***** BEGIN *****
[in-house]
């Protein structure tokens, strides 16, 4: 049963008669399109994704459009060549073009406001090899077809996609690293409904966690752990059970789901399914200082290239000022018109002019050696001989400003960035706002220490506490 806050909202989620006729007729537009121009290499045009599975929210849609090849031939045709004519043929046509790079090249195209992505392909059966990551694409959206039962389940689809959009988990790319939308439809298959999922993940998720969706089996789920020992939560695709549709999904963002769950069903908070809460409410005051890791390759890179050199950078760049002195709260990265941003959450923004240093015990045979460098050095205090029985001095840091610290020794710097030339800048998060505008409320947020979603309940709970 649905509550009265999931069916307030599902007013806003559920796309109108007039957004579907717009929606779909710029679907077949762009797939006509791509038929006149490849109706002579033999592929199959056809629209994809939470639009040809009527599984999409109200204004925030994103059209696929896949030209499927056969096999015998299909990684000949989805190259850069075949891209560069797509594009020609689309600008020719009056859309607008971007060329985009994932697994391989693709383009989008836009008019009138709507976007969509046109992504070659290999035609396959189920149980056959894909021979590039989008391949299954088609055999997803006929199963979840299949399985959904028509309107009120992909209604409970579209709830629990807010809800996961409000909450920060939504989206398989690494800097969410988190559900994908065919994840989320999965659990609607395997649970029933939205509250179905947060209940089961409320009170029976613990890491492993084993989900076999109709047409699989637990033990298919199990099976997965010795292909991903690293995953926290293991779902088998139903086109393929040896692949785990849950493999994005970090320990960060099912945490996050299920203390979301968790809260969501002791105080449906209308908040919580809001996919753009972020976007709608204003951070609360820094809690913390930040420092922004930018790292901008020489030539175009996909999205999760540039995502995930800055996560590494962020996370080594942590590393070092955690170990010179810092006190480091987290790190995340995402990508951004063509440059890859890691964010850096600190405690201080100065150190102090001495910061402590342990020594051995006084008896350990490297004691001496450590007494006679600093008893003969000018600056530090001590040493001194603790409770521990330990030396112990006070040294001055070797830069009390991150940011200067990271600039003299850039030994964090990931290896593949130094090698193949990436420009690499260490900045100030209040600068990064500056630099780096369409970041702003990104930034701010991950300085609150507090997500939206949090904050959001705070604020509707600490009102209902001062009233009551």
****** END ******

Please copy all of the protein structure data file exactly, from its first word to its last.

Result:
[in-house]
């Protein structure tokens, strides 16, 4: 049963008669399109994704459009060549073009406001090899077809996609690293409904966690752990059970789901399914200082290239000022018109002019050696001989400003960035706002220490506490 806050909202989620006729007729537009121009290499045009599975929210849609090849031939045709004519043929046509790079090249195209992505392909059966990551694409959206039962389940689809959009988990790319939308439809298959999922993940998720969706089996789920020992939560695709549709999904963002769950069903908070809460409410005051890791390759890179050199950078760049002195709260990265941003959450923004240093015990045979460098050095205090029985001095840091610290020794710097030339800048998060505008409320947020979603309940709970 649905509550009265999931069916307030599902007013806003559920796309109108007039957004579907717009929606779909710029679907077949762009797939006509791509038929006149490849109706002579033999592929199959056809629209994809939470639009040809009527599984999409109200204004925030994103059209696929896949030209499927056969096999015998299909990684000949989805190259850069075949891209560069797509594009020609689309600008020719009056859309607008971007060329985009994932697994391989693709383009989008836009008019009138709507976007969509046109992504070659290999035609396959189920149980056959894909021979590039989008391949299954088609055999997803006929199963979840299949399985959904028509309107009120992909209604409970579209709830629990807010809800996961409000909450920060939504989206398989690494800097969410988190559900994908065919994840989320999965659990609607395997649970029933939205509250179905947060209940089961409320009170029976613990890491492993084993989900076999109709047409699989637990033990298919199990099976997965010795292909991903690293995953926290293991779902088998139903086109393929040896692949785990849950493999994005970090320990960060099912945490996050299920203390979301968790809260969501002791105080449906209308908040919580809001996919753009972020976007709608204003951070609360820094809690913390930040420092922004930018790292901008020489030539175009996909999205999760540039995502995930800055996560590494962020996370080594942590590393070092955690170990010179810092006190480091987290790190995340995402990508951004063509440059890859890691964010850096600190405690201080100065150190102090001495910061402590342990020594051995006084008896350990490297004691001496450590007494006679600093008893003969000018600056530090001590040493001194603790409770521990330990030396112990006070040294001055070797830069009390991150940011200067990271600039003299850039030994964090990931290896593949130094090698193949990436420009690499260490900045100030209040600068990064500056630099780096369409970041702003990104930034701010991950300085609150507090997500939206949090904050959001705070604020509707600490009102209902001062009233009551």